“To Combat The Concept Of The Tech Bro, There Must Be A Tech Sisterhood”

I don’t want to be around anyone who’s an asshole, male or female, but it’s clear that it’s mostly men who can get away with such poor behavior, even be celebrated for it. For proof, look no further than the technology sector. On that topic, an excerpt from “The Difference Machine,” some of Molly Lambert’s typically excellent thinking and writing at Grantland:

When computing was considered drudgery, women played a significant role. They were hired to be “human computors” who carried out math problems and solved equations before machines that could do so existed. During World War II, women were drafted into theElectronic Numerical Integrator and Computer program, where they worked as human “computers.”The women of ENIAC — including Betty Jean Jennings, Kay McNulty, Betty Snyder, Ruth Lichterman, Fran Bilas, and Marlyn Wescoff — were drafted into service as programmers. Snyder wrote SORT/MERGE, the first generative programming system. The women of ENIAC did much of the work but received little credit for it; the Army downplayed their involvement. Once programming became seen as a creative art rather than a rote secretarial one, women were not as welcome. (The Innovators also covers the women of ENIAC in detail, and discusses exactly how programming evolved from being seen as rote flip-switching to an intellectual endeavor.)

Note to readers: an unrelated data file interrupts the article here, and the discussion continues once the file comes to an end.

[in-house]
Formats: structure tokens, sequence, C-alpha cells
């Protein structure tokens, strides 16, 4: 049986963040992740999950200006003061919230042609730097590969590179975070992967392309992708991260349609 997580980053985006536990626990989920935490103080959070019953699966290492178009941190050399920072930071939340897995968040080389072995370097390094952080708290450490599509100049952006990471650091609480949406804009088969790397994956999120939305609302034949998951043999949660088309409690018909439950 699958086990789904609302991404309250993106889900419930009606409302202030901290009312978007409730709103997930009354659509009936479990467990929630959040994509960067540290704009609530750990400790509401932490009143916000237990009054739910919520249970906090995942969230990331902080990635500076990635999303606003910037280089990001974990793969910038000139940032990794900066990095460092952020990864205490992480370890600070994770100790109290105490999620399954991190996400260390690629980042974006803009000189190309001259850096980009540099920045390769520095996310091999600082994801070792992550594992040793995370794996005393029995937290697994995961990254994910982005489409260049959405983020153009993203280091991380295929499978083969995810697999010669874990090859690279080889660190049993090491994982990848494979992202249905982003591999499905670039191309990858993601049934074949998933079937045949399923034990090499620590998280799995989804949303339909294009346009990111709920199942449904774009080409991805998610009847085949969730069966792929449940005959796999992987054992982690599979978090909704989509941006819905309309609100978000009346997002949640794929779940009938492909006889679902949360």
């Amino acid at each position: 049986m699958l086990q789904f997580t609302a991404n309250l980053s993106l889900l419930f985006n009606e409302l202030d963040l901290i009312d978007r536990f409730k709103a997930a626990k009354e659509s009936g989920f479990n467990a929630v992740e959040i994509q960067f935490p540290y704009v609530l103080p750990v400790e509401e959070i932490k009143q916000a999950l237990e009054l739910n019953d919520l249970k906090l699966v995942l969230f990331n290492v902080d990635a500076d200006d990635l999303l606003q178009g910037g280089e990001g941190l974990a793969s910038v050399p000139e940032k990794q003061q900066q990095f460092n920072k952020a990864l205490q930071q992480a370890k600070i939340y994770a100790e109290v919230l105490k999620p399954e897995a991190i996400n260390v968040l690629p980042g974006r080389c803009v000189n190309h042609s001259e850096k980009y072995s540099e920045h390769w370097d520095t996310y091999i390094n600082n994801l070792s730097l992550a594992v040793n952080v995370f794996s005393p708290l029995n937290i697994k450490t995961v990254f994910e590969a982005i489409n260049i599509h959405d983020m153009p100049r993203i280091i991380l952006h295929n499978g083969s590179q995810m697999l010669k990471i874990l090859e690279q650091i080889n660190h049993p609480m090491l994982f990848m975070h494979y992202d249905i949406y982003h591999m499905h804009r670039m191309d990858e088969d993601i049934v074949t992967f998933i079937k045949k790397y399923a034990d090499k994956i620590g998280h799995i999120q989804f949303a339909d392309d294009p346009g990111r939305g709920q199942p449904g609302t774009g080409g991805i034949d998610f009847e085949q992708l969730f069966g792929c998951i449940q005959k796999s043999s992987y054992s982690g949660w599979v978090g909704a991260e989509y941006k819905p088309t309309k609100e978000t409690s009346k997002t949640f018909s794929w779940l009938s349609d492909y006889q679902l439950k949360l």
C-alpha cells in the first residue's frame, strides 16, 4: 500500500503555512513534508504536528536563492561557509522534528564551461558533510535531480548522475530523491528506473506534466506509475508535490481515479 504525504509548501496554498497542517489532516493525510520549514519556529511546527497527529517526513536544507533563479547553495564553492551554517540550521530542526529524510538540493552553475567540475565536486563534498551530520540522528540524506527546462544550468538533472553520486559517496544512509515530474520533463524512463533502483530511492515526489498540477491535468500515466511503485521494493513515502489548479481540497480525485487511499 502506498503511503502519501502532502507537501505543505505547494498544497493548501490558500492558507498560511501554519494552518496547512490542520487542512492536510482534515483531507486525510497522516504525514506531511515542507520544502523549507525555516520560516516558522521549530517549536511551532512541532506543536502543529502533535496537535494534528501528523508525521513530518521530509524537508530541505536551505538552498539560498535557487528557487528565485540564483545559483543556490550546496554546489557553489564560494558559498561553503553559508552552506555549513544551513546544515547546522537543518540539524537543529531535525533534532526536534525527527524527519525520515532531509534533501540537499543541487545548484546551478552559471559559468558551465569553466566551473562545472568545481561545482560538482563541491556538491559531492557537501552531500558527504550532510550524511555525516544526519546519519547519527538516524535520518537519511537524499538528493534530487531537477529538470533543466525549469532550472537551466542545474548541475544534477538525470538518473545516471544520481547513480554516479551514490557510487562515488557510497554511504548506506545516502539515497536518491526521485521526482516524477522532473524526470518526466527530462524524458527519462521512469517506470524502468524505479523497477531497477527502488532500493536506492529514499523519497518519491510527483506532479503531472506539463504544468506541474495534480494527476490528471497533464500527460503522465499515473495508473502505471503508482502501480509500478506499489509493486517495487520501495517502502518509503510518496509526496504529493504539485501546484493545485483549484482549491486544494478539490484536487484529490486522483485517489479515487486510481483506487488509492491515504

Women in tech today are taking a more direct approach to confronting issues of gender inequality. Rooting out the exact causes and conspirators who keep women on tech’s sidelines is difficult, because most forms of prejudice are deeply ingrained and subtly enforced. The solution, at least in part, may come from increasing the visibility of the issues. Tracy Chou, a Pinterest programmer and rising star in tech, has begun asking companies to release the data on their own internal makeup so that it can be tracked. The dismal statistics — women making up 17 percent of the workforce in technology- or engineering-related jobs at Google, 15 percent at Facebook, 9 percent at Mozilla — demonstrate that female engineers and programmers who felt alienated and underrepresented were not imagining things. To combat the concept of the tech bro, there must be a tech sisterhood. Tech history is not a chain of command, it’s a crazy quilt — no machine is ever really built by one person alone. It would be a mistake to consider Ada Lovelace and Grace Hopper as just lone geniuses — the same way it is a mistake to think that way of the men.•